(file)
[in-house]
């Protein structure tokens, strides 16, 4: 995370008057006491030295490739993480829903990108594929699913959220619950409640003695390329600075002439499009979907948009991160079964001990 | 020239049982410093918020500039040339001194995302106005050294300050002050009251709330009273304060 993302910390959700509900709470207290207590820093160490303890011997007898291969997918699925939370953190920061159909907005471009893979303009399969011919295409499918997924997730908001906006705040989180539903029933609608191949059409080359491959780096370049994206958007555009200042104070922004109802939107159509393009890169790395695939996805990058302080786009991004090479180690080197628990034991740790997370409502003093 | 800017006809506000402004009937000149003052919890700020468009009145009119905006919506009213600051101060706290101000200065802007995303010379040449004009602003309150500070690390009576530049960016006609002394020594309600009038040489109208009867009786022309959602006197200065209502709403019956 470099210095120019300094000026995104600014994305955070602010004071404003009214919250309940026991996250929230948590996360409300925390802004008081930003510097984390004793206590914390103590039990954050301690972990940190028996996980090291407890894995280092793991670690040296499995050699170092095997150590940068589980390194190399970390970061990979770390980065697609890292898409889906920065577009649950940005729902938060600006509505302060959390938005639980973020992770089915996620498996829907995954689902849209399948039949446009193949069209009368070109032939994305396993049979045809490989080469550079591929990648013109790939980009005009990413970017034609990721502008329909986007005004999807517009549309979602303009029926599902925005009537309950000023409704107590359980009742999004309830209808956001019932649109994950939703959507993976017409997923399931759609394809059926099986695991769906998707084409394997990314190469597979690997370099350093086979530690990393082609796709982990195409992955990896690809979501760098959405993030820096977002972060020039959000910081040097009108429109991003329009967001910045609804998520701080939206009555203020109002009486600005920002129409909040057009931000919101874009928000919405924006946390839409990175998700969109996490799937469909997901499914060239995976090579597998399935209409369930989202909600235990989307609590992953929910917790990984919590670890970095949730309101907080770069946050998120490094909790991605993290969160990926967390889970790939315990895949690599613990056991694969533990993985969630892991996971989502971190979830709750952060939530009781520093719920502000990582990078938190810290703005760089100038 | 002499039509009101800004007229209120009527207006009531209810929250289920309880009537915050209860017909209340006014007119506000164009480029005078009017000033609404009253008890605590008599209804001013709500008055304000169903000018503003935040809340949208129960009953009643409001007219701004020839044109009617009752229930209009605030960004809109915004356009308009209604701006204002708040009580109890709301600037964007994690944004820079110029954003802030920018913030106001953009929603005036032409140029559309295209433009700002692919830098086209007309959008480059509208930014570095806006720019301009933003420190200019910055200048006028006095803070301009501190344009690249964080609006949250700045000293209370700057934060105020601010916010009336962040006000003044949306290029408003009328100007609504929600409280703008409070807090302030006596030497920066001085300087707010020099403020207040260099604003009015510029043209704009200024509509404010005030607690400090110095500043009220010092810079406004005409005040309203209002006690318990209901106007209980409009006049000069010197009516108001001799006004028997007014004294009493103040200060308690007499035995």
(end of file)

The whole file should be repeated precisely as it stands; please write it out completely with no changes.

[in-house]
């Protein structure tokens, strides 16, 4: 995370008057006491030295490739993480829903990108594929699913959220619950409640003695390329600075002439499009979907948009991160079964001990 | 020239049982410093918020500039040339001194995302106005050294300050002050009251709330009273304060 993302910390959700509900709470207290207590820093160490303890011997007898291969997918699925939370953190920061159909907005471009893979303009399969011919295409499918997924997730908001906006705040989180539903029933609608191949059409080359491959780096370049994206958007555009200042104070922004109802939107159509393009890169790395695939996805990058302080786009991004090479180690080197628990034991740790997370409502003093 | 800017006809506000402004009937000149003052919890700020468009009145009119905006919506009213600051101060706290101000200065802007995303010379040449004009602003309150500070690390009576530049960016006609002394020594309600009038040489109208009867009786022309959602006197200065209502709403019956 470099210095120019300094000026995104600014994305955070602010004071404003009214919250309940026991996250929230948590996360409300925390802004008081930003510097984390004793206590914390103590039990954050301690972990940190028996996980090291407890894995280092793991670690040296499995050699170092095997150590940068589980390194190399970390970061990979770390980065697609890292898409889906920065577009649950940005729902938060600006509505302060959390938005639980973020992770089915996620498996829907995954689902849209399948039949446009193949069209009368070109032939994305396993049979045809490989080469550079591929990648013109790939980009005009990413970017034609990721502008329909986007005004999807517009549309979602303009029926599902925005009537309950000023409704107590359980009742999004309830209808956001019932649109994950939703959507993976017409997923399931759609394809059926099986695991769906998707084409394997990314190469597979690997370099350093086979530690990393082609796709982990195409992955990896690809979501760098959405993030820096977002972060020039959000910081040097009108429109991003329009967001910045609804998520701080939206009555203020109002009486600005920002129409909040057009931000919101874009928000919405924006946390839409990175998700969109996490799937469909997901499914060239995976090579597998399935209409369930989202909600235990989307609590992953929910917790990984919590670890970095949730309101907080770069946050998120490094909790991605993290969160990926967390889970790939315990895949690599613990056991694969533990993985969630892991996971989502971190979830709750952060939530009781520093719920502000990582990078938190810290703005760089100038 | 002499039509009101800004007229209120009527207006009531209810929250289920309880009537915050209860017909209340006014007119506000164009480029005078009017000033609404009253008890605590008599209804001013709500008055304000169903000018503003935040809340949208129960009953009643409001007219701004020839044109009617009752229930209009605030960004809109915004356009308009209604701006204002708040009580109890709301600037964007994690944004820079110029954003802030920018913030106001953009929603005036032409140029559309295209433009700002692919830098086209007309959008480059509208930014570095806006720019301009933003420190200019910055200048006028006095803070301009501190344009690249964080609006949250700045000293209370700057934060105020601010916010009336962040006000003044949306290029408003009328100007609504929600409280703008409070807090302030006596030497920066001085300087707010020099403020207040260099604003009015510029043209704009200024509509404010005030607690400090110095500043009220010092810079406004005409005040309203209002006690318990209901106007209980409009006049000069010197009516108001001799006004028997007014004294009493103040200060308690007499035995």